Secretory group IIA phospholipase A2 generates anti-apoptotic survival signals in kidney fibroblasts

Yingpei Zhang, John Lemasters, Brian Herman

Research output: Contribution to journalArticlepeer-review

42 Scopus citations


Mammalian group IIA phospholipase A2 (PLA2) is believed to play important roles in inflammation, cell injury, and tumor resistance. However, the cellular site of action has not been clearly defined as it has long been recognized that group IIA PLA2 is both a secretory and mitochondrial protein. The purpose of this study was to determine the subcellular target of the group IIA PLA2 and its role in apoptosis stimulated by growth factor withdrawal. Cloning of the rat liver group IIA PLA2 demonstrated a typical secretory signal and no alternative splicing of the primary transcript. When a sequence including the signal peptide and first 8 residues in the mature enzyme or the entire PLA2 (including the signal peptide) was fused to enhanced green fluorescent protein, the fusion protein was directed to the secretory pathway rather than mitochondria in baby hamster kidney (BHK) cells. To examine the role of group IIA PLA2 in cell injury, wild type (wt) rat group HA PLA2 and a mutant group IIA PLA2 containing a His-47 → Gln mutation (at the catalytic center) were transfected into BHK cells and cells stably expressing these constructs were isolated. After deprivation of growth factors, both normal BHK cells and BHK cells expressing mutant PLA2 underwent massive apoptosis, while BHK cells expressing wt PLA2 showed considerable resistance to growth factor withdrawal-induced apoptosis. The secretory PLA2 inhibitors 12-epi-scalaradial and aristolochic acid abrogated resistance to apoptosis in the wt PLA2 expressing cells. These two inhibitors did not induce cell death in the presence of fetal bovine serum, suggesting that they induce cell death by blocking PLA2 generated survival signals. This study demonstrates that group IIA PLA2 generates anti- apoptotic survival signals in BHK cells targeting the secretory pathway, and suggests that high levels of group IIA PLA2 accumulated at inflammatory sites may not only regulate inflammation, but also may protect cells from unnecessary death induced by pro-inflammatory agents.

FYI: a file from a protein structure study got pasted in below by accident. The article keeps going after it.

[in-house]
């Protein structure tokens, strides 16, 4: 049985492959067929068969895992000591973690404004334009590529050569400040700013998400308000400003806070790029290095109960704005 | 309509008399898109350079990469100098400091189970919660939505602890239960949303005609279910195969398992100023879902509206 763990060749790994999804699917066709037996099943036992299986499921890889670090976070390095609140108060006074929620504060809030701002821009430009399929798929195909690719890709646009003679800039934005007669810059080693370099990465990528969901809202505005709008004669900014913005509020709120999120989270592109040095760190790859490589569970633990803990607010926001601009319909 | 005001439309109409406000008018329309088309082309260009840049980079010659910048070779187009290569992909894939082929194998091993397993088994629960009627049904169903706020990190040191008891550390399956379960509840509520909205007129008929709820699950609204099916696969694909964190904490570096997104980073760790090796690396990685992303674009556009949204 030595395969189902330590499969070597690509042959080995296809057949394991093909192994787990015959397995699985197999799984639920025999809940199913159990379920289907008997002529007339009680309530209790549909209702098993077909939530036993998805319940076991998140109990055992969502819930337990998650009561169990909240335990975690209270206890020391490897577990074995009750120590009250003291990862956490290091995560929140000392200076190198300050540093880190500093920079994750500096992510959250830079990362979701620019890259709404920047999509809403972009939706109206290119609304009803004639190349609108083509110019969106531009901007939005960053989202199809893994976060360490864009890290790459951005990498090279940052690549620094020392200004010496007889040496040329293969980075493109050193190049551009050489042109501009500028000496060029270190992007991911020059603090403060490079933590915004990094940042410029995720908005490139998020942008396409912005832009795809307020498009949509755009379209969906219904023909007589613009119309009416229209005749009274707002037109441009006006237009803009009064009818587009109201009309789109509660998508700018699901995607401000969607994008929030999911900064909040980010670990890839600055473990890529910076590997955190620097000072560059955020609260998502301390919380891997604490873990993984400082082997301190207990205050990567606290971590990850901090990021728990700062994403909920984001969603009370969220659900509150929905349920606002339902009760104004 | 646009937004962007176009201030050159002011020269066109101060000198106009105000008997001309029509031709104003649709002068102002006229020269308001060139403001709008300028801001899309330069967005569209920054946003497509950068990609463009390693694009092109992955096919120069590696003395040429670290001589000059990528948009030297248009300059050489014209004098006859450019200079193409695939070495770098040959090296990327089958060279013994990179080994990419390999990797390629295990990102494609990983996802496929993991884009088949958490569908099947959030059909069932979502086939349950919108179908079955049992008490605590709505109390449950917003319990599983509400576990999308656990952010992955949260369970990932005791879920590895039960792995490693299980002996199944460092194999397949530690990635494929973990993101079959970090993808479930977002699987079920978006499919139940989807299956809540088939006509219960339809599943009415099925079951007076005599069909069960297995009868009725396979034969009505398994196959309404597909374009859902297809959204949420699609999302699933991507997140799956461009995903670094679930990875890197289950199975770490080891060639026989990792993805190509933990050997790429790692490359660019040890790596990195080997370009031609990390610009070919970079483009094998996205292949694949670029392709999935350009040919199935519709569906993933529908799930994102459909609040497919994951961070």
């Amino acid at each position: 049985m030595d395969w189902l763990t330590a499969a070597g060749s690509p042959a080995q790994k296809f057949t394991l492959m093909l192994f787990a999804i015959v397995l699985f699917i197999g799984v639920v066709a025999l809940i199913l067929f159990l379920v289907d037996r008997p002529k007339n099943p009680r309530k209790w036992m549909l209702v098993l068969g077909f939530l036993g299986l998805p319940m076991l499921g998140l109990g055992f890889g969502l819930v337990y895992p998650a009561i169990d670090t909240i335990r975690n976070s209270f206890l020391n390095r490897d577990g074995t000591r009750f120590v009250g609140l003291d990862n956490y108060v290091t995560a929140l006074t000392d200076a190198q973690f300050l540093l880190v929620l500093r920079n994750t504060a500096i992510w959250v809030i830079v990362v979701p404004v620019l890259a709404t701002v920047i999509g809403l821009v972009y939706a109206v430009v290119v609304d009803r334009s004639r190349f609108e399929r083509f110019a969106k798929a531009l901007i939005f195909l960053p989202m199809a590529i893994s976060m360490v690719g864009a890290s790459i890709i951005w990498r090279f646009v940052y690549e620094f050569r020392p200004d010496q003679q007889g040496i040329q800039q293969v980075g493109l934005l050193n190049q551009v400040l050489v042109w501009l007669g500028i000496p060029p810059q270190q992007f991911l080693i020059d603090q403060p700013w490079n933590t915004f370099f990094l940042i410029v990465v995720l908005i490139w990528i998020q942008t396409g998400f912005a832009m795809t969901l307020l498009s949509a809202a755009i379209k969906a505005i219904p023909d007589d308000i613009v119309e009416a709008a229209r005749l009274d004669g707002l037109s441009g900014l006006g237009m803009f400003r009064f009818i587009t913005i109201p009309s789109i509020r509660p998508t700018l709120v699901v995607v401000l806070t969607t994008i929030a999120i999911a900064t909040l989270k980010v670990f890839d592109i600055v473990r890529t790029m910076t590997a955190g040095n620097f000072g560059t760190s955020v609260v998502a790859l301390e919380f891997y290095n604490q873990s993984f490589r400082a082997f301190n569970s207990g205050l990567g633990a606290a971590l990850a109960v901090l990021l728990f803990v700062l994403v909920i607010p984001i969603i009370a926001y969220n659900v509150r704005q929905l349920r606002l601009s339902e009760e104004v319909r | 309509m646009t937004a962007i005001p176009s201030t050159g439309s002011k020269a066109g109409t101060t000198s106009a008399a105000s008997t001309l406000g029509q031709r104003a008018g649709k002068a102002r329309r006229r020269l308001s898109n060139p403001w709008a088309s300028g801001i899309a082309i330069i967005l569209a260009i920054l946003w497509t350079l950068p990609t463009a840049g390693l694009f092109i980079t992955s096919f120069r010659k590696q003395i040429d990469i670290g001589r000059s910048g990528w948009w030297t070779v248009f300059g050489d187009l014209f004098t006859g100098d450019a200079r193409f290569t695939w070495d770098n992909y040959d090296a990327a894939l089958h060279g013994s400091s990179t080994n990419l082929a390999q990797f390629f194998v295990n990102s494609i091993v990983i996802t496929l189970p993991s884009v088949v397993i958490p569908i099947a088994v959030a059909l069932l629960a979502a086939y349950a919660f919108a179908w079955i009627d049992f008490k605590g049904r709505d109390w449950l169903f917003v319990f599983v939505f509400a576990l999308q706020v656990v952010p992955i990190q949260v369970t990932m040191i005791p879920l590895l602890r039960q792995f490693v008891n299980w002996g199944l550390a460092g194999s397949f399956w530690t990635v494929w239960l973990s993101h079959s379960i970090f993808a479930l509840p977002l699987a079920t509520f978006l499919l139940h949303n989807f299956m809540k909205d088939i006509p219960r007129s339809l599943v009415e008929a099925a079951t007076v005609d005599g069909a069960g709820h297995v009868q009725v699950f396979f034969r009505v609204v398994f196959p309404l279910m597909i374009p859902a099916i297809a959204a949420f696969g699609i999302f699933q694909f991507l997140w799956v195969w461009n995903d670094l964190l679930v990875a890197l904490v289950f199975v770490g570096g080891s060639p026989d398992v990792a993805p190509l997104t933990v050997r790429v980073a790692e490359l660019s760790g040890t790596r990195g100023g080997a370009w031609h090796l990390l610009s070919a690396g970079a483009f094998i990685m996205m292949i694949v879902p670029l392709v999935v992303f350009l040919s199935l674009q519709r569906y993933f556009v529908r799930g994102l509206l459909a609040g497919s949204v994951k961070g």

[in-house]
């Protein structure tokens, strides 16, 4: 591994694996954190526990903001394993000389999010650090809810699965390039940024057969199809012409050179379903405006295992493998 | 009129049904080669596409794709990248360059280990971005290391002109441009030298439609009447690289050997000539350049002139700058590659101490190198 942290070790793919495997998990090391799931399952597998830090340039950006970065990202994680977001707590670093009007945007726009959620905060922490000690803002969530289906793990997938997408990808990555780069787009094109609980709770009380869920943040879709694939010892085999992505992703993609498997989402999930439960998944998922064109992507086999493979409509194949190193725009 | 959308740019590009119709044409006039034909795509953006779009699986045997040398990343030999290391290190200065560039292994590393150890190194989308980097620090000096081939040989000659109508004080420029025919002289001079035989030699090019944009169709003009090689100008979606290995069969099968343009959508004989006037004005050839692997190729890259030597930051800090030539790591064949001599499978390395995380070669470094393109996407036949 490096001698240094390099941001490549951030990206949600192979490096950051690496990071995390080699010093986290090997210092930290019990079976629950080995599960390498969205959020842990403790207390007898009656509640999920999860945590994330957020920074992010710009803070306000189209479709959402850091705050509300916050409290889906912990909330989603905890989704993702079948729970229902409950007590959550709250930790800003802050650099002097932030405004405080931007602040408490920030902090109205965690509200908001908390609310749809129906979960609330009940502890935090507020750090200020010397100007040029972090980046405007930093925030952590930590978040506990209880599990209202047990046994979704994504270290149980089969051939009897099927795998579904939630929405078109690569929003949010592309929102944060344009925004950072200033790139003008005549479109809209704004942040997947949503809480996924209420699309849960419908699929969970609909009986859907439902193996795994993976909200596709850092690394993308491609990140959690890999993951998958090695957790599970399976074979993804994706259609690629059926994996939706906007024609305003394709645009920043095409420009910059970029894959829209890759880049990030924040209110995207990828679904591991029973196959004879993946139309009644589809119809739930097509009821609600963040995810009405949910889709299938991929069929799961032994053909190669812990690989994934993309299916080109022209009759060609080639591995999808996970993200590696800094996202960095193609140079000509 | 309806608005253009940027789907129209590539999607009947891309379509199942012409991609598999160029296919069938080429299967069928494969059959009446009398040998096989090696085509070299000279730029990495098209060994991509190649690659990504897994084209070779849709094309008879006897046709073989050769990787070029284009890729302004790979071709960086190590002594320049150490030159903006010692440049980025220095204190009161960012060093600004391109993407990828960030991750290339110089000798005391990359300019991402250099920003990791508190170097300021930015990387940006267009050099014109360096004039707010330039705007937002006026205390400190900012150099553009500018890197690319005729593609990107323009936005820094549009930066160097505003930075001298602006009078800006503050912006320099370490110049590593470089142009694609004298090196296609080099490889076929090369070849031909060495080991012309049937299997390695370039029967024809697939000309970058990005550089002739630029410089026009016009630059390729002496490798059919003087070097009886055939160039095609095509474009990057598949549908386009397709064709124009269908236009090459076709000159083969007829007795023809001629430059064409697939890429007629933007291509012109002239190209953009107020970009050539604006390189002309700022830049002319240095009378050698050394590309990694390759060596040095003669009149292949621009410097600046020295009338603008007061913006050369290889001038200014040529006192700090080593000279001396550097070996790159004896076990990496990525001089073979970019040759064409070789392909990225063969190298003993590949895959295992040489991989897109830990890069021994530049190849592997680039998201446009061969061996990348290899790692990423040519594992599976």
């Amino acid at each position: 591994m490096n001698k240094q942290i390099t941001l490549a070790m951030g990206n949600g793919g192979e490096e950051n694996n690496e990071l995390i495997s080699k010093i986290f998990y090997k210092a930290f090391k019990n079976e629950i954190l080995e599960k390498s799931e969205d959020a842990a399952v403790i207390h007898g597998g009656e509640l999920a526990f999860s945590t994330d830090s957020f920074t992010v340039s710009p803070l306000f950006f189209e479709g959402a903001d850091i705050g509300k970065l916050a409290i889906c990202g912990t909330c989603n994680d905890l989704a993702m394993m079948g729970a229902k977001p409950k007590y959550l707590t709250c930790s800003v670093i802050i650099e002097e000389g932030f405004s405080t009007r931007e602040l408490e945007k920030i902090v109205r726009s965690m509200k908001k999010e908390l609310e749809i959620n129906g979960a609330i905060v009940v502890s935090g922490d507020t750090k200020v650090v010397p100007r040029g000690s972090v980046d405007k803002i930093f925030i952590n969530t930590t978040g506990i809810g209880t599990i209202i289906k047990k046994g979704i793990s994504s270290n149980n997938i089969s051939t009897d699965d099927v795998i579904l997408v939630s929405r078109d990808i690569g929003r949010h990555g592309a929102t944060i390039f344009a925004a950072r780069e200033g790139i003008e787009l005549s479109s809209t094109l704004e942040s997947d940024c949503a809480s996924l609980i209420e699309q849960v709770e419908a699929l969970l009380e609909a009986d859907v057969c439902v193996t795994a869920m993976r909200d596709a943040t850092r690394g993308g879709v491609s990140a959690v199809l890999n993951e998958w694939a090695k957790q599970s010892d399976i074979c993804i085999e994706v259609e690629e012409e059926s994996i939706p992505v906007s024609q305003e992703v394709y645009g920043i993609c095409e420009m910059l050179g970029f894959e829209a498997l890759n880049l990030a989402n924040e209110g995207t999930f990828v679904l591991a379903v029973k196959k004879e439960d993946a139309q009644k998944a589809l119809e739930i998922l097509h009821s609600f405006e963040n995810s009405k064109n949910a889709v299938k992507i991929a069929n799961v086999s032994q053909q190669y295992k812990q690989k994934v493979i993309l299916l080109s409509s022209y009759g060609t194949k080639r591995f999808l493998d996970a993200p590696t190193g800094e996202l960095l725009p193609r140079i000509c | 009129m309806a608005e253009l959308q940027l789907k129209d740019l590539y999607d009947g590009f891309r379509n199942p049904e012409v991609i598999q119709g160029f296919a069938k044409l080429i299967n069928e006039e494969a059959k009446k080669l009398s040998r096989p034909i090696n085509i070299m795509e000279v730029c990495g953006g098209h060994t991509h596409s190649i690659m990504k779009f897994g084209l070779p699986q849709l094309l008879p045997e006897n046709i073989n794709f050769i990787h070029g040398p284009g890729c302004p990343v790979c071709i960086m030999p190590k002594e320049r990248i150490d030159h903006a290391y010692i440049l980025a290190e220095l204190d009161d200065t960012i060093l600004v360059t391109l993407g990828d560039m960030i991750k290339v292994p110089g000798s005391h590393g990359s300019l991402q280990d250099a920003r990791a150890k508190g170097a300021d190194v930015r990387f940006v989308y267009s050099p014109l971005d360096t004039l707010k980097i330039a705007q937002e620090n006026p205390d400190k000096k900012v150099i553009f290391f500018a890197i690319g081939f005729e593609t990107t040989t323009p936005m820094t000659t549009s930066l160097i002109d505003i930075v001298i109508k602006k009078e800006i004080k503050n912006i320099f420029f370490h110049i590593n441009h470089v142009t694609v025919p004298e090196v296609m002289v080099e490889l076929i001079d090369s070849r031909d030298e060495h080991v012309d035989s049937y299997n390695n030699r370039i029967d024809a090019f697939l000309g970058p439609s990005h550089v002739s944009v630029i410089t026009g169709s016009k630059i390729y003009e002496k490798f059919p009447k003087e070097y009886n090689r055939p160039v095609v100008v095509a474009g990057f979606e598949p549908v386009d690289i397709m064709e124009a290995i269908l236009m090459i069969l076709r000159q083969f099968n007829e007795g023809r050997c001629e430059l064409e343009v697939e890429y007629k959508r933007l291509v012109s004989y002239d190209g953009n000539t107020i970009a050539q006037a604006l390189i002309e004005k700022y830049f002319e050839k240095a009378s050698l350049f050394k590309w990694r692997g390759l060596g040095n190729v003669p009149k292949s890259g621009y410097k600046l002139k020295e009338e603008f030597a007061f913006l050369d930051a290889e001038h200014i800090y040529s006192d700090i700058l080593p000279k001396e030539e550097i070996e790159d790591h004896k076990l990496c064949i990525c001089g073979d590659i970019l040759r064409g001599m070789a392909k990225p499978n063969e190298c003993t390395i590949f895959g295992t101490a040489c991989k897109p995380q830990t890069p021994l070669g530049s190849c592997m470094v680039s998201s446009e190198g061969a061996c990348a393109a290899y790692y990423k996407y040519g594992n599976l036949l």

Original languageEnglish (US)
Pages (from-to)27726-27733
Number of pages8
JournalJournal of Biological Chemistry
Issue number39
StatePublished - Sep 24 1999


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